— Ursula Kolbe, Rapunzel's Supermarket: All about Young Children and Their Art

Celebrating the individual

Published by Lori Pickert on October 24, 2008 at 01:16 PM

So, if a child is allowed to play to their strengths, will they neglect their weaknesses?

School is often a relentless push toward the middle.

If you excel, you either wait for everyone to catch up or, if you’re “ lucky”, you are put in a gifted class, separated from your friends, and given extra work.

Most of your time is spent trying to improve in areas where you are weak, rather than developing your special talents and gifts.

(To the point where children who aren’t performing well across the board don’t have time for art, music, or playing.)

Children should have an opportunity to play to their individual strengths — from their particular, unique point of view.

If so much of our efforts toward educating children are directed toward having them — all of them — meet a certain standard, why not have part of our efforts go toward encouraging them to be extraordinary?

Homework bribery & deal-breaking

Published by Lori Pickert on October 23, 2008 at 02:25 AM

Ran across this interesting homework story on Lisa’s blog Do Life Right:

One girl told of how her class was given homework every night (she’s either 9 or 10 and gets an hour or two of homework every night). The deal with her school is that if the entire class does all of their homework on a given night, the whole class would receive a reprieve slip from doing homework on another night of each individual child’s choice (each kid gets one night off total).

Apparently in the two years this girl has been attending her school, this has never happened. So she was thrilled to report that since telling us about the school’s deal with the kids it has actually happened four times so far this school year. The first time it happened, everyone celebrated. The second time it happened, the teachers and parents got together and decided that an entire night of homework reprieve for the whole class was too much of a reward. So, they changed the rules mid-deal.

They certainly taught those kids some valuable lessons. Go to Lisa’s blog to read the rest of the story.

No child left inside

Published by Lori Pickert on October 21, 2008 at 02:47 AM

 

Schools suck the fun out of everything they teach. Do we want schools now to suck the fun out of outdoor adventure?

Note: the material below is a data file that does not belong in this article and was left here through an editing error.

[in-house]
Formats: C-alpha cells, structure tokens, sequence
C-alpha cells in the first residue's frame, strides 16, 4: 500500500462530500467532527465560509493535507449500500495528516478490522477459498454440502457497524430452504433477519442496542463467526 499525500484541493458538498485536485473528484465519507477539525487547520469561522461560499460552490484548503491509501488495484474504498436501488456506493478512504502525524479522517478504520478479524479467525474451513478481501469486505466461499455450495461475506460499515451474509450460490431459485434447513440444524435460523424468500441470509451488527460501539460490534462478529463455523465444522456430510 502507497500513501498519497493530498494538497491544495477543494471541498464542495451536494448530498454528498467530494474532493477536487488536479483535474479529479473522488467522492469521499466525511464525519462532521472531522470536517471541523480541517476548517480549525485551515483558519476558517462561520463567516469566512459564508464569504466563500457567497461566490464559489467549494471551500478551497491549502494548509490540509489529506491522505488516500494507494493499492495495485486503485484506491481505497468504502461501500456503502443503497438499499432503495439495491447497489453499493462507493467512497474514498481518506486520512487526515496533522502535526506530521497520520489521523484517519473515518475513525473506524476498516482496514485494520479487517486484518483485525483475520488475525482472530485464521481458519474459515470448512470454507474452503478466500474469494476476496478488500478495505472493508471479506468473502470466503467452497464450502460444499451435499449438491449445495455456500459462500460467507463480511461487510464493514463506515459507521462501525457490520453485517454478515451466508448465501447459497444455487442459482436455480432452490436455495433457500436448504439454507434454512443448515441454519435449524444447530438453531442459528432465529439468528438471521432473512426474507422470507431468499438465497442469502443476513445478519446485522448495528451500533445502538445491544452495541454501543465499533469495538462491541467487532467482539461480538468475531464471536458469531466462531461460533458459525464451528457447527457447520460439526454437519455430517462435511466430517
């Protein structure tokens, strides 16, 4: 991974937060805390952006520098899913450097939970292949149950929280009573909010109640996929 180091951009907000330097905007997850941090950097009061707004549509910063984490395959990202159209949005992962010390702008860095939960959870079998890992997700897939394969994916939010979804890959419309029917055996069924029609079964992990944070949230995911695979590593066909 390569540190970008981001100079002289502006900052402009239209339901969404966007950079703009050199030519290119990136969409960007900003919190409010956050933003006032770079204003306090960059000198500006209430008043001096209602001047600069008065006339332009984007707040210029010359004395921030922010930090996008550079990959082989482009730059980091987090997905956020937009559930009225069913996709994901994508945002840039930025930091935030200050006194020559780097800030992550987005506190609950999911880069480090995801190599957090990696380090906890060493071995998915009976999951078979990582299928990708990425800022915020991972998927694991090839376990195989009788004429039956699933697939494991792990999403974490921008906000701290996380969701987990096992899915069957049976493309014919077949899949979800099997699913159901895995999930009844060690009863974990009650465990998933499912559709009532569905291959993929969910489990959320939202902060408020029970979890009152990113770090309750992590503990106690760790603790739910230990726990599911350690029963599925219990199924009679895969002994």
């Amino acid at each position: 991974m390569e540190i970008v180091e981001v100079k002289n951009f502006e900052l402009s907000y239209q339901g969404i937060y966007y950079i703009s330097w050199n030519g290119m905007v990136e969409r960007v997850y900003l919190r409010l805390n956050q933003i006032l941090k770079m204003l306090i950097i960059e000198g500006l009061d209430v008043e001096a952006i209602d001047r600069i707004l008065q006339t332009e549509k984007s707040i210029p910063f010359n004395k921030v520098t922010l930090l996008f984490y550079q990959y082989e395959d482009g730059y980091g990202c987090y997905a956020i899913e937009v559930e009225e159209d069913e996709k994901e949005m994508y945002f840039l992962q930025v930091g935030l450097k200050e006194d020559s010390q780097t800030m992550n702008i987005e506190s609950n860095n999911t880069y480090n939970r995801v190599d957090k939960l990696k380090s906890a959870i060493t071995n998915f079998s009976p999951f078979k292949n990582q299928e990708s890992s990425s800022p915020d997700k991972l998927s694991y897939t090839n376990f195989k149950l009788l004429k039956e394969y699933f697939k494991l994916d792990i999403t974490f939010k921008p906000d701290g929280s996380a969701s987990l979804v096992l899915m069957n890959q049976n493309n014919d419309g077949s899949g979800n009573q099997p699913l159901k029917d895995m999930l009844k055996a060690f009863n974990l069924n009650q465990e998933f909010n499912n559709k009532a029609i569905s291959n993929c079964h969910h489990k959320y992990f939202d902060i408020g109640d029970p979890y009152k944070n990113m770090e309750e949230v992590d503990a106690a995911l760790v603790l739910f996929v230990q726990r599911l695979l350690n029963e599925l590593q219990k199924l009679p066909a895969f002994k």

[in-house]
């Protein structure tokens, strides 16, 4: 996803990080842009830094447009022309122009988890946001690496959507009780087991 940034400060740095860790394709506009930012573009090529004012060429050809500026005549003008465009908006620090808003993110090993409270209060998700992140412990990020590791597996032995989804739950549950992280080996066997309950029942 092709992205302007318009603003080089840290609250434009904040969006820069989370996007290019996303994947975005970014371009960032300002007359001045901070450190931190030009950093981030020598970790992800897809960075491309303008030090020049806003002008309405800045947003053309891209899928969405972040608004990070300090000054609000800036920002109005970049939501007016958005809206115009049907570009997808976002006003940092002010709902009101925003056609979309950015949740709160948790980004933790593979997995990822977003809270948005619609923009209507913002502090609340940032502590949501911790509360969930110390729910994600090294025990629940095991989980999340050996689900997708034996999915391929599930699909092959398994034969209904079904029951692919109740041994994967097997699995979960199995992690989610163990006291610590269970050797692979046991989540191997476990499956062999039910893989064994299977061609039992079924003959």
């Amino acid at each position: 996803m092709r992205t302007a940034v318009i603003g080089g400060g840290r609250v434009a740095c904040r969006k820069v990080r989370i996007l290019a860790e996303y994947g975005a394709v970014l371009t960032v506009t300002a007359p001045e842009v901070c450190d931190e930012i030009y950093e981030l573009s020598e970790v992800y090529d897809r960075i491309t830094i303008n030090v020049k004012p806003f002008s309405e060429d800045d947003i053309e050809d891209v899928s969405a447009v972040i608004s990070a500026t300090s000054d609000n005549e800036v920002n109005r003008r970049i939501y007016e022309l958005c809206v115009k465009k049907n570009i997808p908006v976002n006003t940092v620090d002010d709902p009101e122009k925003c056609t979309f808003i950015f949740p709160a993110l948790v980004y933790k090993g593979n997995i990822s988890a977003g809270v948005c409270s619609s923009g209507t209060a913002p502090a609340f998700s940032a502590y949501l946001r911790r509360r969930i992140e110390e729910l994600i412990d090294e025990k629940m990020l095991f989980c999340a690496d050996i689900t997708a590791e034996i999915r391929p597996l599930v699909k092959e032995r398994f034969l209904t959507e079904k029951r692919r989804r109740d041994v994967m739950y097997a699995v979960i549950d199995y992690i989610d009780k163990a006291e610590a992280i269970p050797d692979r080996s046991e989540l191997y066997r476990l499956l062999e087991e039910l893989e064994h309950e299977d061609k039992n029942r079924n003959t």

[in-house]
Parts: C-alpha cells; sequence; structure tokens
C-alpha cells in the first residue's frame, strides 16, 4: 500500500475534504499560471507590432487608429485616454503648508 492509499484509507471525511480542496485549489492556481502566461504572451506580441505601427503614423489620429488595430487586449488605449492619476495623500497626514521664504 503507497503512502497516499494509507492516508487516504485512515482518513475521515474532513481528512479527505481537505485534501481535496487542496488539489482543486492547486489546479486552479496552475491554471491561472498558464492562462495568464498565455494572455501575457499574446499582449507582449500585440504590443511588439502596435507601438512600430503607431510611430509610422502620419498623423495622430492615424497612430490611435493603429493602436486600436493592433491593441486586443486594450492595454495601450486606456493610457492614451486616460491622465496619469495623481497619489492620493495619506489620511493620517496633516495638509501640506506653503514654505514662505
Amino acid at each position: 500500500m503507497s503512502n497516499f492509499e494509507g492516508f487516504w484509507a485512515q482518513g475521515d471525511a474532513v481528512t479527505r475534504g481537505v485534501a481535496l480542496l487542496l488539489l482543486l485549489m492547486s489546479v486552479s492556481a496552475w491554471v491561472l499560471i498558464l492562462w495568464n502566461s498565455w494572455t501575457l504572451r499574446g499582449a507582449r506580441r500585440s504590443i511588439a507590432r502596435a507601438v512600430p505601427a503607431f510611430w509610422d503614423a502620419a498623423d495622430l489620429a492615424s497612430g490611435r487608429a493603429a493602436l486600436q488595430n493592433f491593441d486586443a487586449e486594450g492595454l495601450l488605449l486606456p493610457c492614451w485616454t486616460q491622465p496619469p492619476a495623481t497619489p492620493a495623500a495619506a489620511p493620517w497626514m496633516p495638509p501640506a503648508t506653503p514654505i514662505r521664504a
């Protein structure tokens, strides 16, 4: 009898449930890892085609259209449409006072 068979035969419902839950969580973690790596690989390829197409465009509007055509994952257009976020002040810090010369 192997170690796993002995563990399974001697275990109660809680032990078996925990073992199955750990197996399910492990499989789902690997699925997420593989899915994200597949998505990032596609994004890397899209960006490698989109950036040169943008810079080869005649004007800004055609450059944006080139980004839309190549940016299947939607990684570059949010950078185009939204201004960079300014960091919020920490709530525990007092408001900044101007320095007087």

This legislation, in my mind, is a perfect example of the kind of thinking that has caused many of the problems that the Coalition is concerned about, not the kind of thinking that can solve them. Every time we see a national problem, and especially if that problem has anything to do with children, a hue and cry goes out to solve that problem through the school system. The attitude seems to be that every problem can be solved by piliing yet another set of required courses and examinations onto the backs of schoolchildren. Don’t you see, you members of the Coalition, that the school system and our reliance on it to babysit our children and to force onto them an ever growing list of “educational” demands is the problem? And don’t you see that the more we attempt to regulate school activities through government mandates, the more restrictive and antithetical to the spirit of discovery school becomes?

Peter Gray, Psychology Today “Freedom to Learn” Blog

One suggestion Mr. Gray makes for increasing children’s time in the outdoors? Less homework.

Minimally invasive education

Published by Lori Pickert on October 20, 2008 at 04:02 PM

Ted Talk: Sugata Mitra shows how kids teach themselves

Stick with it (or fast forward) until somewhere around minute 7 when he begins speaking about the Hole-in-the-Wall project — kids teaching themselves. Incredibly inspirational.

Sugata Mitra: Catalyst of Curiosity (Edutopia)

The “Hole in the Wall” project on Frontline

“Hole in the Wall” documentary

Official Hole-in-the-Wall site